28. “Submit to one another out of reverence for Christ.” (Ephesians 5:21)
  29. “…In humility consider others better than yourselves.” (Philippians 2:3)30. “Do not lie to each other…” (Colossians 3:9)
  30. “Bear with each other…” (Colossians 3:13)
  31. “…Forgive whatever grievances you may have against one another.” (Colossians 3:13)
  32. “Teach…[one another]” (Colossians 3:16)
  33. “…Admonish one another (Colossians 3:16)
  34. “…Make your love increase and overflow for each other.” (I Thessalonians 3:12)
  35. “…Love each other.” (I Thessalonians 4:9)
  36. “…Encourage each other…”(I Thessalonians 4:18)
  37. “…Encourage each other…” I Thessalonians 5:11)
  38. “…Build each other up…” (I Thessalonians 5:11)
  39. “Encourage one another daily…” Hebrews 3:13)
  40. “…Spur one another on toward love and good deeds.” (Hebrews 10:24)
  41. “…Encourage one another.” (Hebrews 10:25)
  42. “…Do not slander one another.” (James 4:11)
  43. “Don’t grumble against each other…” (James 5:9)
  44. “Confess your sins to each other…” (James 5:16)
  45. “…Pray for each other.” (James 5:16)
  46. “…Love one another deeply, from the heart.” (I Peter 3:8)
  47. “…Live in harmony with one another…” (I Peter 3:8)
  48. “…Love each other deeply…” (I Peter 4:8)
  49. “Offer hospitality to one another without grumbling.” (I Peter 4:9)
  50. “Each one should use whatever gift he has received to serve others…” (I Peter 4:10)
  51. “…Clothe yourselves with humility toward one another…”(I Peter 5:5)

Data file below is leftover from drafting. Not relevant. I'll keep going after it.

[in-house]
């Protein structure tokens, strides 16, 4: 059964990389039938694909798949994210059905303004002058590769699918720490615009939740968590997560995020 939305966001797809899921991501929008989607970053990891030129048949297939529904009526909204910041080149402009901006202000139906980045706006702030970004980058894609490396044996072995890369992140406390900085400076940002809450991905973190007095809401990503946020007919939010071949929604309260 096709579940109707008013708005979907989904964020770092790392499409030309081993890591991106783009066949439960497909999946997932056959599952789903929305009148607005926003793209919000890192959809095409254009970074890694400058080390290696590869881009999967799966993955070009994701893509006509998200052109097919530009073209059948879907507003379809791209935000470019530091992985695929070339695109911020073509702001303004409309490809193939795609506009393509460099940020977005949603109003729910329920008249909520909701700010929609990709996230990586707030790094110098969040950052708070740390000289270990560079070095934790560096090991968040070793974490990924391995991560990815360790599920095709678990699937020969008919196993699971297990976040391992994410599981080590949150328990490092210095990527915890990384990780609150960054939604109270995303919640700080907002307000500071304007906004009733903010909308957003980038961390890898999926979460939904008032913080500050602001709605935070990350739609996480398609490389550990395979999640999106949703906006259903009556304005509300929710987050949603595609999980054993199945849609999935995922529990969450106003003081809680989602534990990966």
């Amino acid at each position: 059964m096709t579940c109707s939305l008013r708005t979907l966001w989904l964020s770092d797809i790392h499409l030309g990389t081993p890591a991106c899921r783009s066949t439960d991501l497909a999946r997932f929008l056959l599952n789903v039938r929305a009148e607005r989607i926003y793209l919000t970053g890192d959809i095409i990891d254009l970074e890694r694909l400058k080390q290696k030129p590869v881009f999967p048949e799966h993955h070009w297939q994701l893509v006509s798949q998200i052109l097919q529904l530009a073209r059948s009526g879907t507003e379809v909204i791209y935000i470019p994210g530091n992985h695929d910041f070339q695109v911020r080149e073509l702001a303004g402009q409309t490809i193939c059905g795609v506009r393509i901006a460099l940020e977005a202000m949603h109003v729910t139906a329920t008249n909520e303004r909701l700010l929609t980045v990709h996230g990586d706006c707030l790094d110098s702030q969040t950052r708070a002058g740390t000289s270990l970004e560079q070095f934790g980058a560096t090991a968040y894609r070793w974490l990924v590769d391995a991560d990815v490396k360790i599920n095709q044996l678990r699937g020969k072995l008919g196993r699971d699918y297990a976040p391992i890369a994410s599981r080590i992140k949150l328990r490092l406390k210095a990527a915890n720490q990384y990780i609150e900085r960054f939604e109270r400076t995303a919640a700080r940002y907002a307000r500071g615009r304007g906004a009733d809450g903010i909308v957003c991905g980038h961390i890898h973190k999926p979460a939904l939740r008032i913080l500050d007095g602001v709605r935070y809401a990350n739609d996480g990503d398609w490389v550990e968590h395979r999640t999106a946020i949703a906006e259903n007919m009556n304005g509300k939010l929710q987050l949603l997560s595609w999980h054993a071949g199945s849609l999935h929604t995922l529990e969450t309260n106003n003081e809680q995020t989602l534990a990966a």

52. “Greet one another with a kiss of love.” (I Peter 5:14)
  53. “…Love one another.” (I John 3:11)
  54. “…Love one another.” (I John 3:23)
  55. “…Love one another.” (I John 4:7)
  56. “…Love one another.” (I John 4:11)
  57. “…Love one another.” (I John 4:12)
  58. “…Love one another.” (II John 5)

As I said in the previous post, new believers need the care and leadership of others within the church, but as a believer grows, they begin to “own the mission” of “being the church” (or at least this is the expected path of growth and progress). Just imagine with me for a second what it would look like for a Spirit-filled church to practice even half of the one another’s on a consistent basis.

And how? How can people care for others at this level when they only see each other at church on Sunday? And that is part of the problem! We often never move beyond spectator status in the weekend service. We need to go deeper with God and with each other. I think the church becomes family as we get closer in proximity to each other, do life with each other, and relate to each other beyond Sunday’s service.